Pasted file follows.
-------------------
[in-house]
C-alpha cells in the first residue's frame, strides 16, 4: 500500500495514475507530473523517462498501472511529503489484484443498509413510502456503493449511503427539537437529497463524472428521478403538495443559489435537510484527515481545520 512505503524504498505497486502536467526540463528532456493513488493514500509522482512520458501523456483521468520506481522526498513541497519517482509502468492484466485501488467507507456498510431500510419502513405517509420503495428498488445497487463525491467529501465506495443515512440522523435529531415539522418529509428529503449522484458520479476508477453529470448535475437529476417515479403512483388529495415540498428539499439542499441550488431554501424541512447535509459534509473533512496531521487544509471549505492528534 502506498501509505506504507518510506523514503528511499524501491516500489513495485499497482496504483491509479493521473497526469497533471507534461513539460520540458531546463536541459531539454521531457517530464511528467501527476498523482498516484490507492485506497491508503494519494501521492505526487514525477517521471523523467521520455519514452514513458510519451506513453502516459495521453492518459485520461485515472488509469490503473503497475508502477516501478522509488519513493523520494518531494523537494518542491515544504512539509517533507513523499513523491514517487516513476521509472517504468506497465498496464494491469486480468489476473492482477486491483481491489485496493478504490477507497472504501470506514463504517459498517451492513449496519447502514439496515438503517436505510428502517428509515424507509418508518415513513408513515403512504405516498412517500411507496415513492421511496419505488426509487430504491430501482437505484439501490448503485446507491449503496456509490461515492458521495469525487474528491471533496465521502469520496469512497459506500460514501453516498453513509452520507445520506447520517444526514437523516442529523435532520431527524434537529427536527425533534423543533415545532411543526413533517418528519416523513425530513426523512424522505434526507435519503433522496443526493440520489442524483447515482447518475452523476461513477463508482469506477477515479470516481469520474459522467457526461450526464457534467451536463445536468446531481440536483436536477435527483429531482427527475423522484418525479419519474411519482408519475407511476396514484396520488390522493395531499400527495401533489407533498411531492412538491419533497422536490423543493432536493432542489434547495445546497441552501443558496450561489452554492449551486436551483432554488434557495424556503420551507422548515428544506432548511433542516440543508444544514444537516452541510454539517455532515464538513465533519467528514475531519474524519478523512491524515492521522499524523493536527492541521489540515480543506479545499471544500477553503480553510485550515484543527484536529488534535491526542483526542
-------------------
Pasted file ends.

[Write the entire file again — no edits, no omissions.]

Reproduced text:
[in-house]
C-alpha cells in the first residue's frame, strides 16, 4: 500500500495514475507530473523517462498501472511529503489484484443498509413510502456503493449511503427539537437529497463524472428521478403538495443559489435537510484527515481545520 512505503524504498505497486502536467526540463528532456493513488493514500509522482512520458501523456483521468520506481522526498513541497519517482509502468492484466485501488467507507456498510431500510419502513405517509420503495428498488445497487463525491467529501465506495443515512440522523435529531415539522418529509428529503449522484458520479476508477453529470448535475437529476417515479403512483388529495415540498428539499439542499441550488431554501424541512447535509459534509473533512496531521487544509471549505492528534 502506498501509505506504507518510506523514503528511499524501491516500489513495485499497482496504483491509479493521473497526469497533471507534461513539460520540458531546463536541459531539454521531457517530464511528467501527476498523482498516484490507492485506497491508503494519494501521492505526487514525477517521471523523467521520455519514452514513458510519451506513453502516459495521453492518459485520461485515472488509469490503473503497475508502477516501478522509488519513493523520494518531494523537494518542491515544504512539509517533507513523499513523491514517487516513476521509472517504468506497465498496464494491469486480468489476473492482477486491483481491489485496493478504490477507497472504501470506514463504517459498517451492513449496519447502514439496515438503517436505510428502517428509515424507509418508518415513513408513515403512504405516498412517500411507496415513492421511496419505488426509487430504491430501482437505484439501490448503485446507491449503496456509490461515492458521495469525487474528491471533496465521502469520496469512497459506500460514501453516498453513509452520507445520506447520517444526514437523516442529523435532520431527524434537529427536527425533534423543533415545532411543526413533517418528519416523513425530513426523512424522505434526507435519503433522496443526493440520489442524483447515482447518475452523476461513477463508482469506477477515479470516481469520474459522467457526461450526464457534467451536463445536468446531481440536483436536477435527483429531482427527475423522484418525479419519474411519482408519475407511476396514484396520488390522493395531499400527495401533489407533498411531492412538491419533497422536490423543493432536493432542489434547495445546497441552501443558496450561489452554492449551486436551483432554488434557495424556503420551507422548515428544506432548511433542516440543508444544514444537516452541510454539517455532515464538513465533519467528514475531519474524519478523512491524515492521522499524523493536527492541521489540515480543506479545499471544500477553503480553510485550515484543527484536529488534535491526542483526542